OUR RECENT online focus group of people from the so-called “squeezed middle” revealed that they are not feeling the benefits of the economic recovery and also have virtually no faith in politicians (from any political party) to help improve their lot. This week I will delve into which brands the squeezed middle are warming to this Christmas, and which retailers may be left out in the cold.
When we asked which brands they most associate with Christmas, participants named John Lewis and Marks & Spencer for their great Christmas adverts, overall quality and “nostalgia” for what the brands represent – but that doesn’t mean they’ll be shopping there. “M&S does have lovely things but is so expensive,” said one 47-year-old man from Dover. They said that places like eBay and Amazon have become increasingly important for holiday shopping, and were also enthusiastic about brands like Lidl, Morrison’s, and especially Aldi, which they see as the right combination of quality and low prices.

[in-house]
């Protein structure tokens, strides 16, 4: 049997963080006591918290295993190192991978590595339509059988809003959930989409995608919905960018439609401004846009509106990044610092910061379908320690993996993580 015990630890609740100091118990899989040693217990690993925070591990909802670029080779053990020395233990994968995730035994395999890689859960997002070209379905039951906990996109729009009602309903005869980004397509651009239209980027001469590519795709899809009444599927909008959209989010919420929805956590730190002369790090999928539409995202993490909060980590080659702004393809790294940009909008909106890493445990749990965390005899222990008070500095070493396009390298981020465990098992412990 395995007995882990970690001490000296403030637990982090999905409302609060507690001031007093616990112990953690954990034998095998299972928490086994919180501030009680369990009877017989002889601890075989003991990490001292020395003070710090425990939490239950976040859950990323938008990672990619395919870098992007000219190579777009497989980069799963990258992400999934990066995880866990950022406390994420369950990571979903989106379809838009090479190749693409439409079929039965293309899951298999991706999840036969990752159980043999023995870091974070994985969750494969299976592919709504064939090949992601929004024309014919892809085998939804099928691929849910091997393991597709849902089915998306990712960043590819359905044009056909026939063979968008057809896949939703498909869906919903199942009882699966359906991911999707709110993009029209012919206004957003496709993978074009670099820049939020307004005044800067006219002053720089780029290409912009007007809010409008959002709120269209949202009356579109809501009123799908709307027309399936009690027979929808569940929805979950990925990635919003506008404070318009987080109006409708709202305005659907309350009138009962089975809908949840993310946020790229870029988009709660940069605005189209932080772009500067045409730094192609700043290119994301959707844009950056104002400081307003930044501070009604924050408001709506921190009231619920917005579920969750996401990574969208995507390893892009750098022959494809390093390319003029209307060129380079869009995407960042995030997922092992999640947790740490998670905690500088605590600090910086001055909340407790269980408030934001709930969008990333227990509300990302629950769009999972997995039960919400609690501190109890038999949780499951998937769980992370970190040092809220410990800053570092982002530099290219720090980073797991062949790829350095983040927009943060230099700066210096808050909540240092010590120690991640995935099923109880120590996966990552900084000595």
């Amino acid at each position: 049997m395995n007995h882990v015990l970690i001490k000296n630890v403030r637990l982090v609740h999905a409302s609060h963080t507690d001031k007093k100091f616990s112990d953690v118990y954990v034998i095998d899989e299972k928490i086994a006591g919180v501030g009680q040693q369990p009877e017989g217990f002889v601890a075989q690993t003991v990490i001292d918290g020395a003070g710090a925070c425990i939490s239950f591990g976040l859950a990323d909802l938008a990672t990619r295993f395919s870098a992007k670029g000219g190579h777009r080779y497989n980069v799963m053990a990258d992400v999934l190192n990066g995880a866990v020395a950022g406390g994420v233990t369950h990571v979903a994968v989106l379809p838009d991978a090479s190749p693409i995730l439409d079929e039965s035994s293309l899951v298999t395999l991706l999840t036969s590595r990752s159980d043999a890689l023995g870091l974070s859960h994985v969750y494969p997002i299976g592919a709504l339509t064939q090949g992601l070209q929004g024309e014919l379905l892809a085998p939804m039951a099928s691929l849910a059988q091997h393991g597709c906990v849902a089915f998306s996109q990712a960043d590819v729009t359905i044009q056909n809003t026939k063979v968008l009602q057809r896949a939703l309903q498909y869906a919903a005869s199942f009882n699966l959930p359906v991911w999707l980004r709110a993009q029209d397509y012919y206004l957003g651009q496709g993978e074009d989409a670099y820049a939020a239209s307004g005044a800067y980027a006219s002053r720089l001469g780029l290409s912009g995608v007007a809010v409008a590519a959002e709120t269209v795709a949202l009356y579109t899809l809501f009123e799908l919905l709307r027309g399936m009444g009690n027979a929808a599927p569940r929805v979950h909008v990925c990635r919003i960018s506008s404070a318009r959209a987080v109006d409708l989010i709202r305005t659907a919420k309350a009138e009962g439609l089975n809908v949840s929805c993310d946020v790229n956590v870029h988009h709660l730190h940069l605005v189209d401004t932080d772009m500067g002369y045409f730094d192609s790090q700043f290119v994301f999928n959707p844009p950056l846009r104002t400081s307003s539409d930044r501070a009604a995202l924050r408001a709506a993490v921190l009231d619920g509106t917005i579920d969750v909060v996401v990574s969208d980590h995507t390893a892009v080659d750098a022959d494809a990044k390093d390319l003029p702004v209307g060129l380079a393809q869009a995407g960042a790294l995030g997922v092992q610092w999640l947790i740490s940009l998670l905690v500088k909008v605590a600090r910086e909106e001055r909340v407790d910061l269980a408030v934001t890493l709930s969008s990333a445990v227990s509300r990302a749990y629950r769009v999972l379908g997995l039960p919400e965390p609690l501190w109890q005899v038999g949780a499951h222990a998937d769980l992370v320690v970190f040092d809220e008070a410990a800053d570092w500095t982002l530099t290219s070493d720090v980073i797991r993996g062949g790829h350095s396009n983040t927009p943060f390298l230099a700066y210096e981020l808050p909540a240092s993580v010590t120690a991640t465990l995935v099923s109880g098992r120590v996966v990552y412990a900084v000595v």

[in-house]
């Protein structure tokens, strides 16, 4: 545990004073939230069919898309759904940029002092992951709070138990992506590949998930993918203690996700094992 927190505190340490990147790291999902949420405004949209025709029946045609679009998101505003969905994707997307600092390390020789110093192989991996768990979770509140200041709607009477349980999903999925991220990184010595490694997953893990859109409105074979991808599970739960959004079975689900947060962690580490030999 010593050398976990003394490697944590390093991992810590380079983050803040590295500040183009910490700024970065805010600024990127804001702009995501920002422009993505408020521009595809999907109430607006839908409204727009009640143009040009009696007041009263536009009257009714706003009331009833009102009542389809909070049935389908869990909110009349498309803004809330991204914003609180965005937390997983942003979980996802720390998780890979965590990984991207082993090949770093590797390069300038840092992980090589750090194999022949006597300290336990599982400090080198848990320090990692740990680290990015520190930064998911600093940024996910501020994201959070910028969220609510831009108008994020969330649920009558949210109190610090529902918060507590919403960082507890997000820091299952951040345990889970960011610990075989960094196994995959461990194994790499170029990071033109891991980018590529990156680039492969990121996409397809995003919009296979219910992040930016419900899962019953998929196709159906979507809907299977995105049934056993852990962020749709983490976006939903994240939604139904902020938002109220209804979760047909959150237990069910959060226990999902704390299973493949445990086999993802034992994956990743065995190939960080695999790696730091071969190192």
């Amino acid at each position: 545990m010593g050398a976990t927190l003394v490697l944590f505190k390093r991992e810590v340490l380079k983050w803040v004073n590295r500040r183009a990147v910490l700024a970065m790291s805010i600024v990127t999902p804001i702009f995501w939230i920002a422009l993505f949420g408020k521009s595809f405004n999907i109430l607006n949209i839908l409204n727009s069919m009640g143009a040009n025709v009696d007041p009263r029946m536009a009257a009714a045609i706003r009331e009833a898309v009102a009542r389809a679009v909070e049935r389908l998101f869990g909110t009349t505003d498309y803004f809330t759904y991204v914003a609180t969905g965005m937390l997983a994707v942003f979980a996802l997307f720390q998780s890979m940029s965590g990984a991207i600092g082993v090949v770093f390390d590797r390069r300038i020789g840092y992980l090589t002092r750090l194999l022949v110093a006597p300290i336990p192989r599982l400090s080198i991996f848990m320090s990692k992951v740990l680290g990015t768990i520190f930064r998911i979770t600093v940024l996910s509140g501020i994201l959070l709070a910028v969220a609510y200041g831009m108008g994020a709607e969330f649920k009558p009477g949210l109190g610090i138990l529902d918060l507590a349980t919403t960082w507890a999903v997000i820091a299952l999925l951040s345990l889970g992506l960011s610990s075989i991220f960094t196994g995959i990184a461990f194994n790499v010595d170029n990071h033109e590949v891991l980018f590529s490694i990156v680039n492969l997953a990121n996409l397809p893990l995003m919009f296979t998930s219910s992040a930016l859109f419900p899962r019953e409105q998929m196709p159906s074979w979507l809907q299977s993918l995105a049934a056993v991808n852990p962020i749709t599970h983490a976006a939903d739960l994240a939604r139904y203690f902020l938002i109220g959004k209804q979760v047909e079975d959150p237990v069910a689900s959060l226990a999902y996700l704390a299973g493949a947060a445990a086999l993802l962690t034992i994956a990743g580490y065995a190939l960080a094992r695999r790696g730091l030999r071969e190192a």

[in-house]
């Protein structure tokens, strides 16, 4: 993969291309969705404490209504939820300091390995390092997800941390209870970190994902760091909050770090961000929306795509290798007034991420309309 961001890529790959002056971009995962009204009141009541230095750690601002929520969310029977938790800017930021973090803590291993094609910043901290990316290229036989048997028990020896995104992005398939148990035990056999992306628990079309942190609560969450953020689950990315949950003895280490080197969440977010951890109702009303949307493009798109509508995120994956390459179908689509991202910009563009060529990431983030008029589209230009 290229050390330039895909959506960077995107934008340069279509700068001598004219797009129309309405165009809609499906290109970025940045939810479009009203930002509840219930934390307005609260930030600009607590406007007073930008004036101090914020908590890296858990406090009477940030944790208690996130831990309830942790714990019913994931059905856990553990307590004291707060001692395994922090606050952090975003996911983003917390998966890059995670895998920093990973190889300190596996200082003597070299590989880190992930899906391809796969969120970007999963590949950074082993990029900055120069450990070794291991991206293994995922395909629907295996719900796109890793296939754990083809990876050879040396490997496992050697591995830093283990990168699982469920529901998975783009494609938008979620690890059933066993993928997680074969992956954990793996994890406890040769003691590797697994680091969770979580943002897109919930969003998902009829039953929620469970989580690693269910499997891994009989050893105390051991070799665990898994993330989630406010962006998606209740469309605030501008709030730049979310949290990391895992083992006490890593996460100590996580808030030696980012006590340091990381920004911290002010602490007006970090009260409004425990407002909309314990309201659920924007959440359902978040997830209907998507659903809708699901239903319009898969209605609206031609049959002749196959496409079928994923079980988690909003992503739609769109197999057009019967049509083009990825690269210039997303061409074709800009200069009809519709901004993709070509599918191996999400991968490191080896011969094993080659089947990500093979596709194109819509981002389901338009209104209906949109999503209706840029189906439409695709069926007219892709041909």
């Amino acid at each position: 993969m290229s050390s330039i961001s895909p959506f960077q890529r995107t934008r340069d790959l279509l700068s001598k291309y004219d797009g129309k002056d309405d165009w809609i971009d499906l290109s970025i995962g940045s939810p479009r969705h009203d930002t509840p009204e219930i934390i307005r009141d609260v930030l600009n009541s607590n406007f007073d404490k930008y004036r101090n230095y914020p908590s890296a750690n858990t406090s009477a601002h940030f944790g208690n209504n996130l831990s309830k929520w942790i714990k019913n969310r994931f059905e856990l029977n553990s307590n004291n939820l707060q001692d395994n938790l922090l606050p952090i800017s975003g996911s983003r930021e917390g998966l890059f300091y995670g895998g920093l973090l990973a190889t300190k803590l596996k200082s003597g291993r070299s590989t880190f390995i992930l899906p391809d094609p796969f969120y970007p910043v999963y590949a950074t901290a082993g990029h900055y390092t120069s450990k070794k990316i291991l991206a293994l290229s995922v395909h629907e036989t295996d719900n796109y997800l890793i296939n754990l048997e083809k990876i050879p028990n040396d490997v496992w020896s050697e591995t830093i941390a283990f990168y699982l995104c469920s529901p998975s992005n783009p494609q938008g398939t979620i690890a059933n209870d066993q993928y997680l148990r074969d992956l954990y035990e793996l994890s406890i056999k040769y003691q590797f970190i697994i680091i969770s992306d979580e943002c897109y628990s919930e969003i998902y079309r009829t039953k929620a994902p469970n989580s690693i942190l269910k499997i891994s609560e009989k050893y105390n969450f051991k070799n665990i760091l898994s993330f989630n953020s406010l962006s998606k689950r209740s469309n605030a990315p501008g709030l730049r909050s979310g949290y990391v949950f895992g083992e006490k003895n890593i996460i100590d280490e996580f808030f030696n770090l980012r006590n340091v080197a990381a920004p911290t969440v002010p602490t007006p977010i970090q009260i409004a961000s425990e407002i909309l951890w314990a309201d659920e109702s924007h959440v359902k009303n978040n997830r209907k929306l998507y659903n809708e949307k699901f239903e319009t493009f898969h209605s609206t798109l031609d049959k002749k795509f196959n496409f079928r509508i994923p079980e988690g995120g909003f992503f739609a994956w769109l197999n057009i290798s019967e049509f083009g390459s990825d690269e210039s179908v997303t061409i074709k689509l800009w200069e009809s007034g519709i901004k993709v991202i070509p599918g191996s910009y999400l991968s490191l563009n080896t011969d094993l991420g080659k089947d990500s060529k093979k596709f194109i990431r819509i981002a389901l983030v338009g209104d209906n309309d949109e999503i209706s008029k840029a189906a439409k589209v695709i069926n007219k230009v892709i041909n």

Turning to BrandIndex, YouGov’s brand perception tracker, when we filter for respondents who have white collar jobs we see that Marks & Spencer and John Lewis still take pride of place for middle class Brits.
However, since 1 November John Lewis’s index score has risen by only one-point, to 53, despite its hare and bear advert. Meanwhile, M&S actually dropped seven points to 49, also in spite of a high-voltage ad campaign. In contrast, Aldi came up four points, from 20 to 24. We’ll have to wait and see how each brand does on Christmas sales, but these numbers indicate that the battle for Middle Britain is becoming increasingly competitive – and it’s going to take more than glitzy ads to win over consumers.